Arranging a Home

Moving is very exciting; new city, new house, and, most importantly, new furniture! We moved from the other side of the country a few months ago and decided that none of our furniture was quite worth bringing along, so now we have a relatively large space to fill on a small budget. We had to prioritize where we would furnish first; we chose our small bedroom, a large kitchen, and a large living room. As a creative type with some interior design experience I want to have all kinds of fun with it, unfortunately there is the limited budget to consider. Luckily with decent cheap furniture out there (thank you Ikea), and with second-hand resources, like Craigslist we have been able to find some decent pieces that work. With a larger budget it would be great to have fun with different finishes, colors and textures, but I found that on a limited budget it made more sense to stick with dark wood and black finishes.

One of the hardest parts is a mattress. There are many different vendors and lots of different styles, and all of them are priced differently; some are expensive, some are extravagant, and some are at an extreme that it’s hard to fathom. The important thing is to try a bunch and look for sales. Lots of places give discounts to students and some even to recent grads. Personally, I value my sleep and my back and have no desire to sleep on a 3 inch piece of foam or a 20 year old frame with springs digging into my back.  Also, don’t try to move it in yourself unless you (and whoever is helping you) are very strong and can balance a large wobbly slab while carrying it up stairs. The delivery price is worth it.

We still have a lot of space to fill, but now we get to move on to the details, like curtains and area rugs to add some personality to the space. One example of a little personality is the bookshelf I designed a long time ago for my brother’s room in our old house. Luckily we hung on to the shelves (which were expertly constructed by a family member) and we were able to install one in our living room. To see the shelves check out my portfolio on my website: j-conway.com

 

Cambridge = Berkeley?

As someone who has lived in Berkeley and has now chosen to move to Cambridge one topic naturally keeps coming up: Cambridge is like the East Coast version of Berkeley (or vice versa, depending on where you are from).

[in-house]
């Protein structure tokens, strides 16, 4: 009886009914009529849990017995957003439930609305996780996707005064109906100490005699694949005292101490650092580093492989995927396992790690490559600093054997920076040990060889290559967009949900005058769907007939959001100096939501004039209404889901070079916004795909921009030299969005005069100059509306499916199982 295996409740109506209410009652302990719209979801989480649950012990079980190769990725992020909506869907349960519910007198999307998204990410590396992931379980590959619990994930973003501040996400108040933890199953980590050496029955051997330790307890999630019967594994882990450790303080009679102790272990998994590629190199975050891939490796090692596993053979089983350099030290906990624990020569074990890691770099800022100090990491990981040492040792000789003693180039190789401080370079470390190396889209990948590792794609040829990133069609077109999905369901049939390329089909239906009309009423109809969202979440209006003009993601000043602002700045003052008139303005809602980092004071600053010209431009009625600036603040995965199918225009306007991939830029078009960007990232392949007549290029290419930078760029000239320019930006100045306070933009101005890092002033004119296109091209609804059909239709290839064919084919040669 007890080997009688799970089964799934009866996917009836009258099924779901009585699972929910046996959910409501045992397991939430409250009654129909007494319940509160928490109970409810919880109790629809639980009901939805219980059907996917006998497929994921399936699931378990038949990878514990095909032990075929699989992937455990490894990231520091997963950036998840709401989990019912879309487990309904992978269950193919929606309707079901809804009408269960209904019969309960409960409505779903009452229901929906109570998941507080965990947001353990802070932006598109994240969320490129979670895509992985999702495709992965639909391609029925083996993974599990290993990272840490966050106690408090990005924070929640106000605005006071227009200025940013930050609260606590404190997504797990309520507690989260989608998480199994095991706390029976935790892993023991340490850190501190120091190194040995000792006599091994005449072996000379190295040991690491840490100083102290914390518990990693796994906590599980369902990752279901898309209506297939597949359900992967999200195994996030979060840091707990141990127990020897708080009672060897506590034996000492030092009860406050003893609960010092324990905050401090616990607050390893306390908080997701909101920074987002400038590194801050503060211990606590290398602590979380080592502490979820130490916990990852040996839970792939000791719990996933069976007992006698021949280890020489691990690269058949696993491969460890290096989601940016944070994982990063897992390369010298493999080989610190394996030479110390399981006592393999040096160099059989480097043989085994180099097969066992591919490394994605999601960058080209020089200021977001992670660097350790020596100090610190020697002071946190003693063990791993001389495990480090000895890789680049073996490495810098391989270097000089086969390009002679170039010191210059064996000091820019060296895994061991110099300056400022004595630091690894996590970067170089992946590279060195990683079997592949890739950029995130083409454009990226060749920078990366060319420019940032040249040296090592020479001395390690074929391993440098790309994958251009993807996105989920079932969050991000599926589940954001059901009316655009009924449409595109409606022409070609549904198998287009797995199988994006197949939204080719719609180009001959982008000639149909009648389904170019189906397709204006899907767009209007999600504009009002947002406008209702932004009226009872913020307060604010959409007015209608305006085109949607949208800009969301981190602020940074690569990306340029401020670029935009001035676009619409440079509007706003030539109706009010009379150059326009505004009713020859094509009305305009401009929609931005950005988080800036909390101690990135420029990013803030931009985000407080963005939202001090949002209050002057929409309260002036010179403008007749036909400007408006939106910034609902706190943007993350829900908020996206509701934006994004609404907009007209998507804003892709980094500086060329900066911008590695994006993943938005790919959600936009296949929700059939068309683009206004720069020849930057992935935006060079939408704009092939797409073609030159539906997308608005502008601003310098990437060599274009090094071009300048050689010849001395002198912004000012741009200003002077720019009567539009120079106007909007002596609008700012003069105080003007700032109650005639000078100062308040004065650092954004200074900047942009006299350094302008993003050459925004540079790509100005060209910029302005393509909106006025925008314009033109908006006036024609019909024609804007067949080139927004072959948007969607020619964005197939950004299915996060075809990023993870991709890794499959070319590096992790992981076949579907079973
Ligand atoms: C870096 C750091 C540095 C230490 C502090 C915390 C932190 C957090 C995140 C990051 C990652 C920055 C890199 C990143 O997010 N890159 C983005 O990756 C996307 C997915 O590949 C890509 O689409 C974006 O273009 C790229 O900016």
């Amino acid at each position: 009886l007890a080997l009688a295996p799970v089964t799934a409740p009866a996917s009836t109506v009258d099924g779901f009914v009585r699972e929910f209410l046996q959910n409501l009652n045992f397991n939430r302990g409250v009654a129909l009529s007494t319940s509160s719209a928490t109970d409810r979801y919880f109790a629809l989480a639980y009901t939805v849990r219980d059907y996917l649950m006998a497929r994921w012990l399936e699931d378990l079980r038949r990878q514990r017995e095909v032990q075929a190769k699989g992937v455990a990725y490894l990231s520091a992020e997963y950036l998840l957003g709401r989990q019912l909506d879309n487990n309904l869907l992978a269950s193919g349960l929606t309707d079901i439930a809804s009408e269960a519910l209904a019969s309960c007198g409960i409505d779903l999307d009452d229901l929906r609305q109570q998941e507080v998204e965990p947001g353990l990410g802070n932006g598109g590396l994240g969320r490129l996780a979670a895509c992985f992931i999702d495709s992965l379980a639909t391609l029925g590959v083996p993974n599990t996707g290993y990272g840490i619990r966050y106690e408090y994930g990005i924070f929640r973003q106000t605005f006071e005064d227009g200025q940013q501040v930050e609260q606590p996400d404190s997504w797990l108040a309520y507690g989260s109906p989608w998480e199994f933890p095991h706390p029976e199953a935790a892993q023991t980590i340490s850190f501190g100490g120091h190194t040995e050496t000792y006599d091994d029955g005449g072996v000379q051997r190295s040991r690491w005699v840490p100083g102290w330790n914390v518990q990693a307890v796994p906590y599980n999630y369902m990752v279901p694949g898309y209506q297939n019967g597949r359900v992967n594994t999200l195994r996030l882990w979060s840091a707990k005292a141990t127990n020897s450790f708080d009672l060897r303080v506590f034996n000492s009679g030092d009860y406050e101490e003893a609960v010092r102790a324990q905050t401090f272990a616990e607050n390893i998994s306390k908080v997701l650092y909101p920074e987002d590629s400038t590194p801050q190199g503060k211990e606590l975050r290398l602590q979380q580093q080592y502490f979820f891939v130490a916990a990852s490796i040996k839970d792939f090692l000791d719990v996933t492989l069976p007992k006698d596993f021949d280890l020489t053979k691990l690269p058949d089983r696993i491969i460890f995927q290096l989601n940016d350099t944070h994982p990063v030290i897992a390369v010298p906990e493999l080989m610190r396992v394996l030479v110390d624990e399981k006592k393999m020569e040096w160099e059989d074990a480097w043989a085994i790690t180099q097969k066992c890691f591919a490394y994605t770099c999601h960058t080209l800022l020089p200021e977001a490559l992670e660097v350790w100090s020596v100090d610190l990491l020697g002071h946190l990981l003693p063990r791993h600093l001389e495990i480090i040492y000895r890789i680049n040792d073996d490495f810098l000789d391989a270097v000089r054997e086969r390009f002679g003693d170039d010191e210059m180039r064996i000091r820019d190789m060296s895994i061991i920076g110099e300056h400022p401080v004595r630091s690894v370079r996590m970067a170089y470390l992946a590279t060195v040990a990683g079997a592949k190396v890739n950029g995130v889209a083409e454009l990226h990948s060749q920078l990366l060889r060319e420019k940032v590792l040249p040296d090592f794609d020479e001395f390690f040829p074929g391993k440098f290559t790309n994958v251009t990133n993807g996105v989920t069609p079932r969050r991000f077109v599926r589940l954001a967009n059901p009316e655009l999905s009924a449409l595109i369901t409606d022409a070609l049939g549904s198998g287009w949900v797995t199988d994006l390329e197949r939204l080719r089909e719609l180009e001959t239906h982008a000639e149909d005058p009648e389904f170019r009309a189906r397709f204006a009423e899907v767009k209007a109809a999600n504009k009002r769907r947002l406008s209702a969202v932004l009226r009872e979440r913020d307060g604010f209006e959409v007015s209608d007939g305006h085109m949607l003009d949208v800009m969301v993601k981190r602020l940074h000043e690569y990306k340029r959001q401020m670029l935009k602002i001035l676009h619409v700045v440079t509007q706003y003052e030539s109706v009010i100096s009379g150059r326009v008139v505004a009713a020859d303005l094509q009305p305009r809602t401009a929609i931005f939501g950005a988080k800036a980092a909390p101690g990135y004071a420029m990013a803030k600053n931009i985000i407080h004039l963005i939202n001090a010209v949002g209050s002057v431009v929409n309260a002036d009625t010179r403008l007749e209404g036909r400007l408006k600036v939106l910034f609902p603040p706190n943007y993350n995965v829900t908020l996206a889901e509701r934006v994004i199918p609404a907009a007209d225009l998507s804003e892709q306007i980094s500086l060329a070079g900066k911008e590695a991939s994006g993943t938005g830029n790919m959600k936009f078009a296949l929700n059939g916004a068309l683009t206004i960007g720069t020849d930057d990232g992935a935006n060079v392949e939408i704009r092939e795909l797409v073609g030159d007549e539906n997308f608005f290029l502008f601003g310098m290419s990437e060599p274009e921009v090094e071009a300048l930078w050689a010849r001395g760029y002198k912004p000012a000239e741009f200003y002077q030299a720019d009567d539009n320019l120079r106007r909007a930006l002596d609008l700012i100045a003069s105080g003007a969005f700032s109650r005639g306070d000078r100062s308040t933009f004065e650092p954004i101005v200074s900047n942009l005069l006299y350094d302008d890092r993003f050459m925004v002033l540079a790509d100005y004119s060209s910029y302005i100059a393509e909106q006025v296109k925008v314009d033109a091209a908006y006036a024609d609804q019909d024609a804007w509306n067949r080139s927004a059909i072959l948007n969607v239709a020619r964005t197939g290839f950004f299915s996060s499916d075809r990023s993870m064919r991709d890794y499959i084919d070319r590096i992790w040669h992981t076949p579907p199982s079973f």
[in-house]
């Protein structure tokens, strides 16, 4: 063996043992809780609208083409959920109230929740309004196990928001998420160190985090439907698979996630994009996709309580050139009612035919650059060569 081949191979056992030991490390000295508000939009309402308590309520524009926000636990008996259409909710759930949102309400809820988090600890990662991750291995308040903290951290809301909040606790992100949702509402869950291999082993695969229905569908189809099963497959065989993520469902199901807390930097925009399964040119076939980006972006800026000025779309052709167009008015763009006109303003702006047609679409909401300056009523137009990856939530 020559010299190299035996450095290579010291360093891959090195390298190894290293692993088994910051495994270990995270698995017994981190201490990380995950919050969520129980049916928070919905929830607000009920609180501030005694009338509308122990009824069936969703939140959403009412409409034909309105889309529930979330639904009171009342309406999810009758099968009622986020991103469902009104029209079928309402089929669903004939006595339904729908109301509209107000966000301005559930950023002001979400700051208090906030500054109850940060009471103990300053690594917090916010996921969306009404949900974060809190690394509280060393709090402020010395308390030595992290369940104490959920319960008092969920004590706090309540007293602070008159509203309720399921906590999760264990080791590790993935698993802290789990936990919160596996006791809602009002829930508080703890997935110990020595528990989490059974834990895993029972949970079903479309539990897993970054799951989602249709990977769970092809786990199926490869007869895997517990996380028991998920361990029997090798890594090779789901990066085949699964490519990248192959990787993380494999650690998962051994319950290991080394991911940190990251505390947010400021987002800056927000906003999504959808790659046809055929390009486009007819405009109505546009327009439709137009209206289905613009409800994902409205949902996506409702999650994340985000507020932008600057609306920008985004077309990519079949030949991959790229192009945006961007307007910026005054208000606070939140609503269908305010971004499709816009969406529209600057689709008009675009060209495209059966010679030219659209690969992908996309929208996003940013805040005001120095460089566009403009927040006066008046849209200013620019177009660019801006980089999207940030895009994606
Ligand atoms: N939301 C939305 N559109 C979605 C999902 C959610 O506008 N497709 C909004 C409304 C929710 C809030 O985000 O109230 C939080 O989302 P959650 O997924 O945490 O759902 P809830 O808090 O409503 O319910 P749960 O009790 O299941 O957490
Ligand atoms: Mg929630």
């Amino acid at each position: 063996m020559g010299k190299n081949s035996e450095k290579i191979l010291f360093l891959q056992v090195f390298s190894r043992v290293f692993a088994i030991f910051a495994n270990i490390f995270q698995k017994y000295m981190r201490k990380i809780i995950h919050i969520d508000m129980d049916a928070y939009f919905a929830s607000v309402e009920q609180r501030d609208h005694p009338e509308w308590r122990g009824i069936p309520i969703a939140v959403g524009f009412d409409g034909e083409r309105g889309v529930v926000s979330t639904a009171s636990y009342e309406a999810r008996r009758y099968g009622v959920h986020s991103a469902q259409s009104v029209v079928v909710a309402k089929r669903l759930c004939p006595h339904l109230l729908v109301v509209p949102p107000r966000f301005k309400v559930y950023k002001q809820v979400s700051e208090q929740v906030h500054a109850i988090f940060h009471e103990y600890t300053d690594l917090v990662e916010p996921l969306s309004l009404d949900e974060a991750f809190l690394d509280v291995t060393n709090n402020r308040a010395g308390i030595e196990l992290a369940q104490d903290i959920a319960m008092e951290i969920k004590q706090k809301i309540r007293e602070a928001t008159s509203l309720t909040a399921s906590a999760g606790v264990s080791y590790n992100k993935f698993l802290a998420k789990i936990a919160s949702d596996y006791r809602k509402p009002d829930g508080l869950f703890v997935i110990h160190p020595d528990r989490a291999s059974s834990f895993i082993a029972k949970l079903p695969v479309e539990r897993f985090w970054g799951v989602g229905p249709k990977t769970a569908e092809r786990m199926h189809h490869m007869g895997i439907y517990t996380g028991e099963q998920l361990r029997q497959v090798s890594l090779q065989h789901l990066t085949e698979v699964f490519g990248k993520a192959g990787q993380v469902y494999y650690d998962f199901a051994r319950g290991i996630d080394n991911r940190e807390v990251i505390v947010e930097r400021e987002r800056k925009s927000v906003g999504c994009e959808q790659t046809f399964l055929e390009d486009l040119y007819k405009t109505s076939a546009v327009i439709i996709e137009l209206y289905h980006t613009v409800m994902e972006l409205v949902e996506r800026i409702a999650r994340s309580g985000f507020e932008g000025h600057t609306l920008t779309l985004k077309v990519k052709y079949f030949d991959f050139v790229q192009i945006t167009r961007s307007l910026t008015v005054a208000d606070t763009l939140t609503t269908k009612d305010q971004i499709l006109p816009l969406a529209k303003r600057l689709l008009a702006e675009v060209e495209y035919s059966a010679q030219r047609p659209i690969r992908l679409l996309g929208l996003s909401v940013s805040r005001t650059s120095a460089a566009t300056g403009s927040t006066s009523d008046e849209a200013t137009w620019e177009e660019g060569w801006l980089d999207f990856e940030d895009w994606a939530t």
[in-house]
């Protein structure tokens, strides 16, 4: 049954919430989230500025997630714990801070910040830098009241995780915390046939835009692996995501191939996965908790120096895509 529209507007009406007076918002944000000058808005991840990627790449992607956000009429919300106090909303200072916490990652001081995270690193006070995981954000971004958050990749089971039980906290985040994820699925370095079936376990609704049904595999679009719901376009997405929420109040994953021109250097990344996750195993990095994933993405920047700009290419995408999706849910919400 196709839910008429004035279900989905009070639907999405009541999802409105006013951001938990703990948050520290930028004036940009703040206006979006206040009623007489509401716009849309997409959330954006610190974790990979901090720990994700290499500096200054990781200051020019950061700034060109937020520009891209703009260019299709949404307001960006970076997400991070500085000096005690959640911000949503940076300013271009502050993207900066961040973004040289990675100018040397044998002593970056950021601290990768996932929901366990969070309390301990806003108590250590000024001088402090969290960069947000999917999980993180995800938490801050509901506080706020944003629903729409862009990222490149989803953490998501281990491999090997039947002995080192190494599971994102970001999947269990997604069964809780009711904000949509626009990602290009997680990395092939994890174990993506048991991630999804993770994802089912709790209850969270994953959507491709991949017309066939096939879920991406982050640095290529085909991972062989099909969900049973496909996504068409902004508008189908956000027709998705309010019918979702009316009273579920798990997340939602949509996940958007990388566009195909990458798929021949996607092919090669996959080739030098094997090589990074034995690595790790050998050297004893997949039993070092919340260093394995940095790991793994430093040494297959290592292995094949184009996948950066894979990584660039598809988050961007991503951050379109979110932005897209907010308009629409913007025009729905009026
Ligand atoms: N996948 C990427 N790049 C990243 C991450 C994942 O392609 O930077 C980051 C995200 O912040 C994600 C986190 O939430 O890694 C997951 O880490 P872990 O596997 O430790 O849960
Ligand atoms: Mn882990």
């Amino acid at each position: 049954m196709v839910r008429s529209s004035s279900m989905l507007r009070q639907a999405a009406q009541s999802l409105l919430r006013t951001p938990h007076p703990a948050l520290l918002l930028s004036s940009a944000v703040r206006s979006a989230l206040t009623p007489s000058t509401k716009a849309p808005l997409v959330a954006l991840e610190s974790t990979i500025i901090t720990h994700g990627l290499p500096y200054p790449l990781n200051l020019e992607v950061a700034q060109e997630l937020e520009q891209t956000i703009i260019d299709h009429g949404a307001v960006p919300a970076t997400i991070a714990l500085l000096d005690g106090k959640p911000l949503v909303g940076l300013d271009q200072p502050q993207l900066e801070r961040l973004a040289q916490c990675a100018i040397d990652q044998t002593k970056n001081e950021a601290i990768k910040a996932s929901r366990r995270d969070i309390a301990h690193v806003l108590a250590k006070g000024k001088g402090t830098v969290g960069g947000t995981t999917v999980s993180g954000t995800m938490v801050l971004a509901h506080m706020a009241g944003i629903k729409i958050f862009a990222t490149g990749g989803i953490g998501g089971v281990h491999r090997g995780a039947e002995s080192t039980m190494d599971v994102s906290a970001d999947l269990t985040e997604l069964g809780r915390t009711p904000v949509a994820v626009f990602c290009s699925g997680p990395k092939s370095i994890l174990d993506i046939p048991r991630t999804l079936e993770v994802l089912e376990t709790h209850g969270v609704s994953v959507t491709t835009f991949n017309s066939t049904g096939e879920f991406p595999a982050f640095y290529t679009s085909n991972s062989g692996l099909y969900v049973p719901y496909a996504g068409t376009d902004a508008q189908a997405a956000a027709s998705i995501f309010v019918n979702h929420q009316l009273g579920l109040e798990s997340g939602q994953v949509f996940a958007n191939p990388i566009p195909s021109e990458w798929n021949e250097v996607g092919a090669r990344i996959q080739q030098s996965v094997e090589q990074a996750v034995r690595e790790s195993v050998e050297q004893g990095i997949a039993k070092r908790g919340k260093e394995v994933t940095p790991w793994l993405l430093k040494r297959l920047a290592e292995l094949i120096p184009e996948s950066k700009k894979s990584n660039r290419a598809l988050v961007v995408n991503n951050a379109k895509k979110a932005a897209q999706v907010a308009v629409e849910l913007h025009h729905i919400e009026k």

I would like to keep track of ways that this is true, and not true, so here’s the start of my observations:

*NOTE: These are generalizations and really based only on my personal experience – I may be wrong and I may be leaving individuals out, I know, but take it for what it is.

Similarities

  • Both are college towns and are very academically-oriented cities thanks to the world-class institutions that occupy them;
  • Both seem to have liberal populations;
  • People in both cities love farmers markets, drive Prii (apparently that’s the proper pluralization of Prius), ride bikes (while ignoring traffic rules), eat organic, own iPhones, etc…;
  • Both are separated by a body of water from a larger city;
  • The larger city that they are close to is not that large (compared to New York and other truly big cities);
  • Both regions that the two cities occupy are home to a lot of start-ups and tech companies.

Differences

  • Not to state the obvious, but Berkeley has only one very large and well-known institution whereas Cambridge has two slightly smaller, but equally (okay maybe more) famous institutions;
  • I’m pretty sure that the Boston area also just has more universities and colleges in general;
  • The big famous school in Berkeley – University of California, Berkeley – is a public institution, which comes with a whole set of differences in population, problems, ideas, and attitudes as compared to the private universities in Cambridge – Harvard and MIT;
  • Generally people dress more formally and conservatively in Cambridge and Boston than in Berkeley and San Francisco;
  • There are more homeless people on the streets in Berkeley than in Cambridge (I know, I know, Central Square… but trust me there are more in Berkeley);
  • Boston is closer to Cambridge than San Francisco is to Berkeley;
  • Cambridge and Boston have more historic buildings, and older buildings, than Berkeley and San Francisco.

Do these things mean anything? Since I have only been here a short time I admit I am looking at the surface aspects more than at the deep down differences between the two. I will keep thinking about it and add to this list when I have had more time to get to know Cambridge and this area.

I found this article interesting as a more scientific way to understand the psyche of people living in each location: http://www.huffingtonpost.com/2012/09/19/east-west-culture-clash-boston-san-francisco_n_1896282.html

Beautiful Massachusetts

I don't know what that weird shiny metal thing is either.I spent some time exploring the areas around Boston this weekend and it was fun, picturesque, and just the perfect dose of real autumn (the leaves are just starting to change) that I craved when I was in California. All my friends have heard me quote the Augustana song “Boston” to explain why I would move back to the East Coast: “I think I’ll go to Boston… I’ll get out of California, I’m tired of the weather… I think I need a sunrise, I’m tired of the sunset; I hear it’s nice in summer, some snow would be nice…” Fortunately my life is not really like a somewhat “emo” song, but really, some snow would be awesome! But it’s not just that, I also love the old buildings, the history, the traditional culture, even the annoyingly uneven (and hole-filled) brick sidewalks. And today I am surrounded by many of the most brilliant minds in the world on MIT’s campus. From here I can see the beauty of the urban environment that has taken over this antique city. I will not say that every building is an architectural masterpiece, but the skyline seems comfortable, nobody is trying to be the tallest building, the old brick ones still show through.

I can definitely see myself spending a long time here – given the right opportunity I would even settle down here.

Moving Across the Country